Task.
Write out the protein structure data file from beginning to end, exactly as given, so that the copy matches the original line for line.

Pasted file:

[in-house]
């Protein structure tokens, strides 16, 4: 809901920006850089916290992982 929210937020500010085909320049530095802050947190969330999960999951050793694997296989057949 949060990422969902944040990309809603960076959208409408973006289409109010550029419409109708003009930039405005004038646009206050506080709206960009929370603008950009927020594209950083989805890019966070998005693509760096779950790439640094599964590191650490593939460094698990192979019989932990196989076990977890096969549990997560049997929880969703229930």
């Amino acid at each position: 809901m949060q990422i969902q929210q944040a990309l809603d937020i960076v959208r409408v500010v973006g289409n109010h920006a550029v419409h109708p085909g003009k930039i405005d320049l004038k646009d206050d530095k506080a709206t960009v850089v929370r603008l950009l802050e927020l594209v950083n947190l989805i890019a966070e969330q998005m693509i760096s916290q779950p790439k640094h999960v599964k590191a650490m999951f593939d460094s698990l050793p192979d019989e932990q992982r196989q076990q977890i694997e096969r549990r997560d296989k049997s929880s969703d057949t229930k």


[in-house]
């Protein structure tokens, strides 16, 4: 809901920006850089916290992982 929210937020500010085909320049530095802050947190969330999960999951050793694997296989057949 949060990422969902944040990309809603960076959208409408973006289409109010550029419409109708003009930039405005004038646009206050506080709206960009929370603008950009927020594209950083989805890019966070998005693509760096779950790439640094599964590191650490593939460094698990192979019989932990196989076990977890096969549990997560049997929880969703229930």
């Amino acid at each position: 809901m949060q990422i969902q929210q944040a990309l809603d937020i960076v959208r409408v500010v973006g289409n109010h920006a550029v419409h109708p085909g003009k930039i405005d320049l004038k646009d206050d530095k506080a709206t960009v850089v929370r603008l950009l802050e927020l594209v950083n947190l989805i890019a966070e969330q998005m693509i760096s916290q779950p790439k640094h999960v599964k590191a650490m999951f593939d460094s698990l050793p192979d019989e932990q992982r196989q076990q977890i694997e096969r549990r997560d296989k049997s929880s969703d057949t229930k």